Legislation | Regulation
Senate Indian Affairs Committee takes up Internet gaming

The Senate Indian Affairs Committee held a hearing on Thursday to discuss Internet gaming.

Last year, the Department of Justice released an opinion that appeared to clear the way for states to offer all forms of gaming online, with the exception of sports betting. If that's the case, then tribes would entitled to the same types of gaming.

But Seneca Nation President Robert Odawi Porter said the state of New York is already trying to go online without respecting tribal rights. He also said big gaming interests from Nevada and New Jersey also want to influence Congress to pass Internet legislation that doesn't take tribes into account.

"Our treaty rights to conduct commerce -- from our land, on our own terms, and without restraint by any outside power -- must be respected and honored. That must apply to both over-the-counter trade and internet commerce like internet gaming," Porter said in his written testimony.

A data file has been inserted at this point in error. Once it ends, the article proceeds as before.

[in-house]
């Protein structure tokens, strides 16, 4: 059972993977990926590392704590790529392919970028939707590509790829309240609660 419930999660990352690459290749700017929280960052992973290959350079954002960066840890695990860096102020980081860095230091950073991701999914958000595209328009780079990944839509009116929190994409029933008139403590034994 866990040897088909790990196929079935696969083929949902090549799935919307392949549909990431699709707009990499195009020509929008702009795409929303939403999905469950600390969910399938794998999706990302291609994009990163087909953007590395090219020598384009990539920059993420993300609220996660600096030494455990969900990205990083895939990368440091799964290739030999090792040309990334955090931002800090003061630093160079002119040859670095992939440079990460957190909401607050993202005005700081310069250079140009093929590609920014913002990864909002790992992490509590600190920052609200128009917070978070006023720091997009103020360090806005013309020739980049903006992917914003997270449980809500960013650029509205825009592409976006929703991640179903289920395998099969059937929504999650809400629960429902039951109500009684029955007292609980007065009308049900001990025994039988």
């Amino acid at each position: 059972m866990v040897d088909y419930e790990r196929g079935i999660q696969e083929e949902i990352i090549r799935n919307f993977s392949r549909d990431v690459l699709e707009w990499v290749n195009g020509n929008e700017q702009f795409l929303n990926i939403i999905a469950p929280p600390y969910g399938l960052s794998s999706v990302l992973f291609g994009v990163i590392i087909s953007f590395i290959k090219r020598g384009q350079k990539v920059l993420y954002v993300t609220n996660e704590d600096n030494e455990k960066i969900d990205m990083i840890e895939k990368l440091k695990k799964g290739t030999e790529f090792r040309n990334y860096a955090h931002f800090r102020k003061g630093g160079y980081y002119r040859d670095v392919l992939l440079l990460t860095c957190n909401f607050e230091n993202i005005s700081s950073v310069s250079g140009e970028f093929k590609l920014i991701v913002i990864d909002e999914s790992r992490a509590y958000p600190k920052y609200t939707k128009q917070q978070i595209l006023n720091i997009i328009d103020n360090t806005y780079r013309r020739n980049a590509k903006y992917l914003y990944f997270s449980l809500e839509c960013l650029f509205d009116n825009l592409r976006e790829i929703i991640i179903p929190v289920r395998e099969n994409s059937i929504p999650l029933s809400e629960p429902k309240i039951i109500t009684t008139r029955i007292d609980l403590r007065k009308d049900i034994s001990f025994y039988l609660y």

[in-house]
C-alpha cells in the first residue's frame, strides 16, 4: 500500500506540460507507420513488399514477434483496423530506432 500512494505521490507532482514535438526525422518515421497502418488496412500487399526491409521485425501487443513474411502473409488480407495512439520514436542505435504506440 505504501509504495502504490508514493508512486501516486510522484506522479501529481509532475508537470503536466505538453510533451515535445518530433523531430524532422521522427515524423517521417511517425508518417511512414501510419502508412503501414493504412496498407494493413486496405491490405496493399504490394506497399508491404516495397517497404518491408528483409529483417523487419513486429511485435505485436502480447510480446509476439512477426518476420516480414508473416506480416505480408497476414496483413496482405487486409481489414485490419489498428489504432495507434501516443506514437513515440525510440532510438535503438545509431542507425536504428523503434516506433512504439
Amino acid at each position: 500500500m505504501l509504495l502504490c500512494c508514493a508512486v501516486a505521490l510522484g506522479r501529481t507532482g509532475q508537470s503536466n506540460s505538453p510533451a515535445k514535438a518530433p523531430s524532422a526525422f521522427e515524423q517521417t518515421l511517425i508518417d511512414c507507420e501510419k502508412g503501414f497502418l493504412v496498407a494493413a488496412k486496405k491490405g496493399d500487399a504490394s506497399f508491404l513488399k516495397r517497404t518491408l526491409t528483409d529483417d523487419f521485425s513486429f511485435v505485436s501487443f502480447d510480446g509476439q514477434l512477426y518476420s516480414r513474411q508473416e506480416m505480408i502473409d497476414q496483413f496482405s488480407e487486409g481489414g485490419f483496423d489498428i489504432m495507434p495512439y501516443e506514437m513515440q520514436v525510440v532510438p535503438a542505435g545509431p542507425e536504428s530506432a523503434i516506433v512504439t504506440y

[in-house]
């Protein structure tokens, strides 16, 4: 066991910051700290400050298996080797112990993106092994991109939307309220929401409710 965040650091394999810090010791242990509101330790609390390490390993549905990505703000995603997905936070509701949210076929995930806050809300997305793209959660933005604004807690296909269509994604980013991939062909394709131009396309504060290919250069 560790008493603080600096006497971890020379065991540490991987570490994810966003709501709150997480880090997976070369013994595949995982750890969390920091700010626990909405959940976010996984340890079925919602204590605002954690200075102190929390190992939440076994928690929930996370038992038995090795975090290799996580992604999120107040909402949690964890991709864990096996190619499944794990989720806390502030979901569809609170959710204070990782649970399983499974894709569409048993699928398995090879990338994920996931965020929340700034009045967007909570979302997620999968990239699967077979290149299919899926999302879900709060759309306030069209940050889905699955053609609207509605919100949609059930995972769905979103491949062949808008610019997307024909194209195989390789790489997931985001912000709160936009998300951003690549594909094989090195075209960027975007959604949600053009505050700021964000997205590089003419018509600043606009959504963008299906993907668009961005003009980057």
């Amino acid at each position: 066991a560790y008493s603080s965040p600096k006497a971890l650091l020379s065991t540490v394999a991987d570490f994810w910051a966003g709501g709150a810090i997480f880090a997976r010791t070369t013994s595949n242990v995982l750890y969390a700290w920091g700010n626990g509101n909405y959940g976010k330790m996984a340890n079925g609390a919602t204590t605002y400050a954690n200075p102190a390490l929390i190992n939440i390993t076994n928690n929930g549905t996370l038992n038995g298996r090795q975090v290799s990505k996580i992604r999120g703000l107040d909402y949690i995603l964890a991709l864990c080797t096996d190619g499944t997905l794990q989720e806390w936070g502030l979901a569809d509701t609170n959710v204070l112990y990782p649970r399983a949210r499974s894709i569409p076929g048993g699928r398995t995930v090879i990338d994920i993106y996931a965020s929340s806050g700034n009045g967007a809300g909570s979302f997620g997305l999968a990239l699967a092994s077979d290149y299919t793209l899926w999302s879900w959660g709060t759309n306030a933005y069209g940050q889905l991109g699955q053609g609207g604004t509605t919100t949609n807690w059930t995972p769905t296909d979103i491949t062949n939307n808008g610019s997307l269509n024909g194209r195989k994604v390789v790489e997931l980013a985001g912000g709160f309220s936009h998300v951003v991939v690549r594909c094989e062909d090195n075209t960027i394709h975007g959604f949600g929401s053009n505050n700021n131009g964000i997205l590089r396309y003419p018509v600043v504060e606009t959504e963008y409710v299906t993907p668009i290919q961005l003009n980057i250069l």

Other witnesses said Congress should ensure that tribes are protected. Without federal regulation of Internet gaming, states could erode the gains of the $26 billion Indian gaming industry, they testified.

Get the Story:
Expansion of Net Gambling Worries Indian Tribes (The National Journal 2/9)
Gambling's move online likely to cost tribes (The Las Vegas Review-Journal 2/9)
Senate Committee on Indian Affairs Ponders Internet Gaming in Wake of DOJ Opinion (Card Player 2/9)
Dean: Regulate Online Gambling (The Albuquerque Journal 2/10)

Committee Notice:
OVERSIGHT HEARING on the U.S. Department of Justice Opinion on Internet Gaming: What's at Stake for Tribes (February 9, 2012)

Related Stories:
Witness list for SCIA hearing on Internet gaming and tribes (2/9)